Venice Has Fined the Architect Santiago Calatrava $86,000 for Building a Bridge That—Oops—Can’t Handle Tourists

The world-renowned architect argued that tourists dragging wheeled luggage was "incorrect use" of his glass-and-steel bridge over the Grand Canal.

Venice's Constitution bridge. Photo By View Pictures/Universal Images Group via Getty Images.
Santiago Calatrava's Constitution bridge in Venice. Photo By View Pictures/Universal Images Group via Getty Images.

The Spanish architect Santiago Calatrava, who is no stranger to lawsuits arising from his ambitious designs, has been ordered to pay a €78,000 ($86,000) fine to the city of Venice for “macroscopic negligence” in constructing a bridge over its famous Grand Canal. 

Italian authorities have ordered the 68-year-old architect to pay the fine because his high-maintenance, glass-and-steel bridge near Venice’s train station is unable to withstand the wear and tear of the thousands of tourists using it every day.

Rome’s court of auditors said that the architect failed to account for the number of tourists, many dragging wheeled luggage, who would be crossing the Ponte della Costituzione. This is negligent, the court said, because it is something “everyone understands” about the floating city, according to the New York Times.

The court responsible for the use of public funds issued the ruling against the architect on August 6. It found that Calatrava should have foreseen the problems that arose with his futuristic bridge, given the number of tourists arriving in the city every day. 

Santiago Calatrava's Constitution Bridge in Venice. Photo by View Pictures/Universal Images Group via Getty Images.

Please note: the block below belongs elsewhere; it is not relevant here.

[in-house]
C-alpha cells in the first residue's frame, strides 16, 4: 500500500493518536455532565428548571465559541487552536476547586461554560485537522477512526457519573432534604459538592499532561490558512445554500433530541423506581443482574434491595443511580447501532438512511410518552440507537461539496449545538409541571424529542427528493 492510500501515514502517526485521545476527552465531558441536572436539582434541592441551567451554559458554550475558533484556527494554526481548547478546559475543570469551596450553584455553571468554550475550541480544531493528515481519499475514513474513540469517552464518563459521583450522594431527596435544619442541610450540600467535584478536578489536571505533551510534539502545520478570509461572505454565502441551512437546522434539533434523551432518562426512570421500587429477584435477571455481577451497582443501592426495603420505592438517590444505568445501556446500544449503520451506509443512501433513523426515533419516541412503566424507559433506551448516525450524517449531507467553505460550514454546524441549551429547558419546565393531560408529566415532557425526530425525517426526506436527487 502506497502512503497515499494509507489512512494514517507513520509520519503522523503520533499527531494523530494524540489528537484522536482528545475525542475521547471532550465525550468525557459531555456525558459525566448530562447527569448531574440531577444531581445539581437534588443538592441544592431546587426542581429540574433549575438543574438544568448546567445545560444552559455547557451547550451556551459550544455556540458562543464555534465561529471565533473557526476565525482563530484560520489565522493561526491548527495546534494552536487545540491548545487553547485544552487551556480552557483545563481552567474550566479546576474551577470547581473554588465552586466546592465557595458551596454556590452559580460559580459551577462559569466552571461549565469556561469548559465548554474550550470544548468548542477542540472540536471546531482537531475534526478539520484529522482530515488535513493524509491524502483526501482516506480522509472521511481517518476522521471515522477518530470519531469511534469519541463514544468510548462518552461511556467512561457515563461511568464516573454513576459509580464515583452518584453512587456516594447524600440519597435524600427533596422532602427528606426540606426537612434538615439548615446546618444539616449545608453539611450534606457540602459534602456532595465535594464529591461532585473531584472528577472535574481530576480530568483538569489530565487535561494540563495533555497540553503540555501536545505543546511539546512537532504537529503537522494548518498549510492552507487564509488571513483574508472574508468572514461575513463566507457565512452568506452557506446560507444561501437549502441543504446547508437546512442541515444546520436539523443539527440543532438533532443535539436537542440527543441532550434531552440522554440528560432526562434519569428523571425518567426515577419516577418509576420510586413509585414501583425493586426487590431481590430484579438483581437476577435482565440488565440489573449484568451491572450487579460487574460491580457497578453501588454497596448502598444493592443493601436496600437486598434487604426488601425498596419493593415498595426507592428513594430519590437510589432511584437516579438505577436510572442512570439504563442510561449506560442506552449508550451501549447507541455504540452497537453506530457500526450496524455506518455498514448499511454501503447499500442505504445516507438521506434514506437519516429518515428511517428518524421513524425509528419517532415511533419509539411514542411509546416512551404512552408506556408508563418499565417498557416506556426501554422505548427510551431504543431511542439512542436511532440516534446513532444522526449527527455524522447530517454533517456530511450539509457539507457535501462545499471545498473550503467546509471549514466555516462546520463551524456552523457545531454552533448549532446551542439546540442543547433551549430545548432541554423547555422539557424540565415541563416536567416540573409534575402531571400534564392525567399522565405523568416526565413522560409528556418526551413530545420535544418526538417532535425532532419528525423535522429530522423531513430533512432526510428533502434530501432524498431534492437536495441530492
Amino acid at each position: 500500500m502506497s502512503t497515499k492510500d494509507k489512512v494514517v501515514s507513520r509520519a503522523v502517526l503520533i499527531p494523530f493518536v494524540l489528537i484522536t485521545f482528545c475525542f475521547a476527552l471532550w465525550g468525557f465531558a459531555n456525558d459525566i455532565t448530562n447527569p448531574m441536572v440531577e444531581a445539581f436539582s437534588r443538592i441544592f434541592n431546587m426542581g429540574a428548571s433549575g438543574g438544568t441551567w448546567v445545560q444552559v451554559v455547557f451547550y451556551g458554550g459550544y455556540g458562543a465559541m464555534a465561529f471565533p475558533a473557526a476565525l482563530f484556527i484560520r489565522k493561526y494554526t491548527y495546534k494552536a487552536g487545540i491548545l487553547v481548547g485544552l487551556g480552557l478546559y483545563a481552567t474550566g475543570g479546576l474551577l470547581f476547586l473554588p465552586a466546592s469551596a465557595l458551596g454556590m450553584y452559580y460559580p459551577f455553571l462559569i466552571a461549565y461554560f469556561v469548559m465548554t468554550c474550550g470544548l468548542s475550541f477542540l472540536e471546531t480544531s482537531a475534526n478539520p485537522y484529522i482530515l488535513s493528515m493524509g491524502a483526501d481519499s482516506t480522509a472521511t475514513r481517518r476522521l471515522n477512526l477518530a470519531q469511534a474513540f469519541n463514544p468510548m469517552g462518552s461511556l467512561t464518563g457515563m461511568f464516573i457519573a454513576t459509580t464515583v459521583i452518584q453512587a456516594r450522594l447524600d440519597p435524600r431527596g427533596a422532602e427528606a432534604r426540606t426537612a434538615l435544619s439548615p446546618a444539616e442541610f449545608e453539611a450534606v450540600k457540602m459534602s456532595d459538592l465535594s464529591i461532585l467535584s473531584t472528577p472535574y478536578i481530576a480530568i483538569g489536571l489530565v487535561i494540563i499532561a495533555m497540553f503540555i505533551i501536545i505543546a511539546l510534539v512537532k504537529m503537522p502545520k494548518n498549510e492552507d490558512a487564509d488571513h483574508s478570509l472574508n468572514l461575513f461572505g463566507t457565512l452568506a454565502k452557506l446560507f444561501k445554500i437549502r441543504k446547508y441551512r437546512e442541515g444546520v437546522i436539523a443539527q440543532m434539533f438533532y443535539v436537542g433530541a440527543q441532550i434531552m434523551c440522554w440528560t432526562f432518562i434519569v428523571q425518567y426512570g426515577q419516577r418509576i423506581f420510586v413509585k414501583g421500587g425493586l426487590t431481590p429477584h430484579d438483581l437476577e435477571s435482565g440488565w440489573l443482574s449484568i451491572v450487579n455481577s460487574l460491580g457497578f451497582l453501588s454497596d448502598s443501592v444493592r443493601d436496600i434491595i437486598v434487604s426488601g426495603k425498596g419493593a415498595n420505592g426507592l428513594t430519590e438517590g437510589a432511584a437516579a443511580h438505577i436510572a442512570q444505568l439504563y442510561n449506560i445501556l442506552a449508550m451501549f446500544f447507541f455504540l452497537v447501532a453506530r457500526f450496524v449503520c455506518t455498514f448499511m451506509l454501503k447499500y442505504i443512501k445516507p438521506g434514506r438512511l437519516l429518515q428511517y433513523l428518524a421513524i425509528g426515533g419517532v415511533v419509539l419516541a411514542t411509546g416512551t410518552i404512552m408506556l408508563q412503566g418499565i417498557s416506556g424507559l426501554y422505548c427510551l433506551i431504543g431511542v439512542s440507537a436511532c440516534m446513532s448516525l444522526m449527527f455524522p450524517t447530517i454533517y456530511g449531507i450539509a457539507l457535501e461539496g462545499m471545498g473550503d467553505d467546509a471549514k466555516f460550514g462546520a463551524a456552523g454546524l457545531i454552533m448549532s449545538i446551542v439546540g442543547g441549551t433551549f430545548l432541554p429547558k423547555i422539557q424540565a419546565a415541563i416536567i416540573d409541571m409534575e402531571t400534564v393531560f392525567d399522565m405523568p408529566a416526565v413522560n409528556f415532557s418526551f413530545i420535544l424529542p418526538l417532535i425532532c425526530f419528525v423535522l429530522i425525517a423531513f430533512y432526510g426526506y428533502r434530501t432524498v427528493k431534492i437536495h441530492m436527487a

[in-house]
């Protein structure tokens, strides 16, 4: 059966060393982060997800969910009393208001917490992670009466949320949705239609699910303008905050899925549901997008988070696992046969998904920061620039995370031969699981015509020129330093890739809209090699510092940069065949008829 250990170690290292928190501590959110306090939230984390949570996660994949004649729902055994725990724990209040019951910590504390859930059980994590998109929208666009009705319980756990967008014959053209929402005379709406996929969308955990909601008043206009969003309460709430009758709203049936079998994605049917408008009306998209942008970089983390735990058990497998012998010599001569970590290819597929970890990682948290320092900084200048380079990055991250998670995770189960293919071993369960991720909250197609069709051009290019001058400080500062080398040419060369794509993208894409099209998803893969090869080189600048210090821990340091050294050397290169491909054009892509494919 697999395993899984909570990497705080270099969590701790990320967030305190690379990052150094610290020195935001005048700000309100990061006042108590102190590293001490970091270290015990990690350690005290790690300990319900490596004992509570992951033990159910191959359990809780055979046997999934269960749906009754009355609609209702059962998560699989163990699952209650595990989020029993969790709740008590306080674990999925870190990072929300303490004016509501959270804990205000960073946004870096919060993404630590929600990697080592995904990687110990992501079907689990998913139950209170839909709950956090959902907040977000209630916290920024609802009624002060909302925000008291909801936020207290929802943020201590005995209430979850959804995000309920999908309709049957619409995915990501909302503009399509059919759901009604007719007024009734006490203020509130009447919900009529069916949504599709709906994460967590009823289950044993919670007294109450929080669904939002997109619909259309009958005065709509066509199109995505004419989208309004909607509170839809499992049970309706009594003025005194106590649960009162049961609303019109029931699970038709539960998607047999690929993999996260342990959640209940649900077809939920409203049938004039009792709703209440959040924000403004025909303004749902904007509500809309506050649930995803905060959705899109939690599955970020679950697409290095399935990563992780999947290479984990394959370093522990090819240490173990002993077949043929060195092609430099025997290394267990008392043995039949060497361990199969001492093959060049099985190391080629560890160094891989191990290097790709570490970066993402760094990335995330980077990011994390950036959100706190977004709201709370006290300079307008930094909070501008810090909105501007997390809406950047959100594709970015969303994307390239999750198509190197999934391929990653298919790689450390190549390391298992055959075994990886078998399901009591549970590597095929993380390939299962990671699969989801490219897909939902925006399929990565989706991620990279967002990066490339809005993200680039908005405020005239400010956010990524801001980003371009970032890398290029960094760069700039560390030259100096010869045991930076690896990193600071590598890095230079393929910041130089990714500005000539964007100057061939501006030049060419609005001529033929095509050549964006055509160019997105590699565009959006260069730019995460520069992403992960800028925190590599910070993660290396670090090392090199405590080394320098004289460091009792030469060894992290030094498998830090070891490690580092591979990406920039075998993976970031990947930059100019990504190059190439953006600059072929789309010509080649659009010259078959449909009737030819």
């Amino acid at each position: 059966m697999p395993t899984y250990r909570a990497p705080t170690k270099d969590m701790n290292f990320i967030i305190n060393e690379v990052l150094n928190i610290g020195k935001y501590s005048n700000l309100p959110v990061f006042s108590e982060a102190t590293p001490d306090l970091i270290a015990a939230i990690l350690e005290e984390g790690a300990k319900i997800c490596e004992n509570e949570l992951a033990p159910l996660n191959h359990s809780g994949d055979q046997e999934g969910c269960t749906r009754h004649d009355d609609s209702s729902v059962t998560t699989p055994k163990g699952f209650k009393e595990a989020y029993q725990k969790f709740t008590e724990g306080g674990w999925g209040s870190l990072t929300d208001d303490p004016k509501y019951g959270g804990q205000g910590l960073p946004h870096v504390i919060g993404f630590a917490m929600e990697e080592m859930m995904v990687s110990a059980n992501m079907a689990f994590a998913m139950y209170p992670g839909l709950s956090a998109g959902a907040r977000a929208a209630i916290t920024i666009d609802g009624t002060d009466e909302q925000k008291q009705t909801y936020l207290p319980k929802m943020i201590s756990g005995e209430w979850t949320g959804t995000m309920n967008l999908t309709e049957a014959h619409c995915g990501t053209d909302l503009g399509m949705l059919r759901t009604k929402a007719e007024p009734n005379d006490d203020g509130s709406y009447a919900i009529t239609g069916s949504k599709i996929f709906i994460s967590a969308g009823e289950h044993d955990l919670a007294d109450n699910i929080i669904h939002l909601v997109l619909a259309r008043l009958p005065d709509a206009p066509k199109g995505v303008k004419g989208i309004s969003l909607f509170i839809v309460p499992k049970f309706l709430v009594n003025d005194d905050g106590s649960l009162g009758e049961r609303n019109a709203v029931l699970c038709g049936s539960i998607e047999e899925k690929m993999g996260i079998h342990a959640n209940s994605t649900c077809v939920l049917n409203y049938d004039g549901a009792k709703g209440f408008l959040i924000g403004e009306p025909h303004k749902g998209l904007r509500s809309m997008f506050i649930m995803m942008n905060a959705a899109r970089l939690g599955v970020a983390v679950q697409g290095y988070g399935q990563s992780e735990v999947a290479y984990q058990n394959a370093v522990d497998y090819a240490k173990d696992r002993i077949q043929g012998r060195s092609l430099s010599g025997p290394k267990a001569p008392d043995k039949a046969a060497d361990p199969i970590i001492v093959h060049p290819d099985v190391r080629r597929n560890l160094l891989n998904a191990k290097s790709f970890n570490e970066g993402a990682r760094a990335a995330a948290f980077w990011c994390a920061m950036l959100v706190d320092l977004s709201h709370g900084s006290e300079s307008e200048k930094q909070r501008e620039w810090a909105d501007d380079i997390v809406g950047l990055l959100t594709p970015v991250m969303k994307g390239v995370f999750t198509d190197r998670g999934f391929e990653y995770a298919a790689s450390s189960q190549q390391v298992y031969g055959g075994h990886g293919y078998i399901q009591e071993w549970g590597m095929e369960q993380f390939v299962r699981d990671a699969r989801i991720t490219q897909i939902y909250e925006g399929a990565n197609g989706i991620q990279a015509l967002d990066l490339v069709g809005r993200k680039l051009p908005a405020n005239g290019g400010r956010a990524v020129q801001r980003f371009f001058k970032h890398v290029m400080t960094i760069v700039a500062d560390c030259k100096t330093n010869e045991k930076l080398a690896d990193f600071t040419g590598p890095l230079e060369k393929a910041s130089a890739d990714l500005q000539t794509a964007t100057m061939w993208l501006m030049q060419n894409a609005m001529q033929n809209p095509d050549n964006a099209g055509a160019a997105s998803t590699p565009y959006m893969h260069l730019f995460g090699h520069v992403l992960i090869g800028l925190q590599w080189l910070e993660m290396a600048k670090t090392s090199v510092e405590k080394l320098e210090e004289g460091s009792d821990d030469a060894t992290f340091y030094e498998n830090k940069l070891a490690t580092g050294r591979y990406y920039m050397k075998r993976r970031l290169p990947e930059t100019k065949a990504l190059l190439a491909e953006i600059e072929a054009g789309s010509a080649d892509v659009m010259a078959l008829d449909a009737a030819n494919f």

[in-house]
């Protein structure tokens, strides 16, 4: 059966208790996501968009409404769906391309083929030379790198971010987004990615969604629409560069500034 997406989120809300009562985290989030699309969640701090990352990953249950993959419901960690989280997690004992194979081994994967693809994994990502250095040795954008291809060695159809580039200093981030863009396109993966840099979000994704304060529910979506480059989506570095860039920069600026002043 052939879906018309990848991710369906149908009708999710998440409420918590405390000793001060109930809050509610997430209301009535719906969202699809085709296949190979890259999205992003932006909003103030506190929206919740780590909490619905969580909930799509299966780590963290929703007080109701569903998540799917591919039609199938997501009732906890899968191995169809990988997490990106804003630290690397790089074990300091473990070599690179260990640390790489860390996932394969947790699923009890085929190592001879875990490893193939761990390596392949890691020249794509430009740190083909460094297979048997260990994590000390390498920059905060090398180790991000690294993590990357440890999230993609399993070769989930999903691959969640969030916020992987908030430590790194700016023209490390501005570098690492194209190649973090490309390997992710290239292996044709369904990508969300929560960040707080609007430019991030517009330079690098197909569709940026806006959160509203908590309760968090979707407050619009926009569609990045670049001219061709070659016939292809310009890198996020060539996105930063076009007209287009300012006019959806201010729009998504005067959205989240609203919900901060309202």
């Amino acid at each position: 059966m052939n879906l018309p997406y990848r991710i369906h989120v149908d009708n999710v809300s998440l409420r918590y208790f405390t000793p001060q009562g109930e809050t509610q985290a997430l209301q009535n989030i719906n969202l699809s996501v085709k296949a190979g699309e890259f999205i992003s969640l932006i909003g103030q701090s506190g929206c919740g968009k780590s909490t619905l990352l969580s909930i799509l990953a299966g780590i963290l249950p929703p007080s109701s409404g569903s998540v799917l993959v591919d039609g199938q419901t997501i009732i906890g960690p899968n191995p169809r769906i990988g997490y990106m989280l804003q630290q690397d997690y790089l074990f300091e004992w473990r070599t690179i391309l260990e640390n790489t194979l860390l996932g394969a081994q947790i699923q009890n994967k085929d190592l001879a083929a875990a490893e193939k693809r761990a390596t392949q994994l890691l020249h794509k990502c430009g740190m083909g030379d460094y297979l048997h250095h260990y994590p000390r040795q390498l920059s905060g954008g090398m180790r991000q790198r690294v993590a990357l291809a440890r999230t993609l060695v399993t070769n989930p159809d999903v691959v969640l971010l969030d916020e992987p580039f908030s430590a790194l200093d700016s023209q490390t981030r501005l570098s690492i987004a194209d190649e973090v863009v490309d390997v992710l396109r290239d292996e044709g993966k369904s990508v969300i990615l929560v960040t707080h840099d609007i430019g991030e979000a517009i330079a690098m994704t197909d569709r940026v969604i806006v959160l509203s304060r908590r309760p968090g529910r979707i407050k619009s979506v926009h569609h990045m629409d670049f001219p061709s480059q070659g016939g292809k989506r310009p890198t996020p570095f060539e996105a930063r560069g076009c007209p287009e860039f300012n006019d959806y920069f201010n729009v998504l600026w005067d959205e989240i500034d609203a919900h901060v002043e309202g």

Santiago Calatrava’s Constitution Bridge in Venice. Photo by View Pictures/Universal Images Group via Getty Images.

Calatrava completed the prestigious commission in 2008. Originally forecast to cost €7 million ($7.7 million), the bridge’s budget ultimately rose to €11.6 million ($12.8 million). Eight of the glass panels on its steps, which were only meant to be replaced every 20 years, have already needed to be restored at a cost of €36,000 ($40,000). The steps also become slippery when it rains, causing people to fall, which also raises the risk to the glass panels (not to mention those crossing the bridge).

Venice originally sued Calatrava for negligence over the bridge in 2014, but he prevailed in a lower court, arguing that the bridge had deteriorated early because the dragging of wheeled suitcases across it constituted “incorrect use” of the structure. The case went to the higher court in Rome after the city appealed this ruling. It won based on the bridge’s location near Venice’s train station, making the impact caused by wheeled suitcases “inevitable.”

Calatrava’s studio did not immediately respond to a request for comment. The architect-engineer has built bridges in cities from Dallas to Bilbao. Several of his other projects have had highly publicized problems, including the leaky Oculus, part of his transport hub at the World Trade Center in New York. In 2014, Valencia sued Calatrava for the crumbling roof of the Opera House at the Palau de les Arts exhibition complex in the Spanish city.

Venice spends around €41 million ($45 million) each year to keep the city clean, remove waste, and maintain its banks, bridges, and cultural heritage, according to a statement from the city council. The municipality of Venice recently announced that it would be introducing an additional tax at the end of the year, aimed at day-trippers who come to the city on cruise ships but avoid the existing tourist tax because they do not stay overnight on shore.


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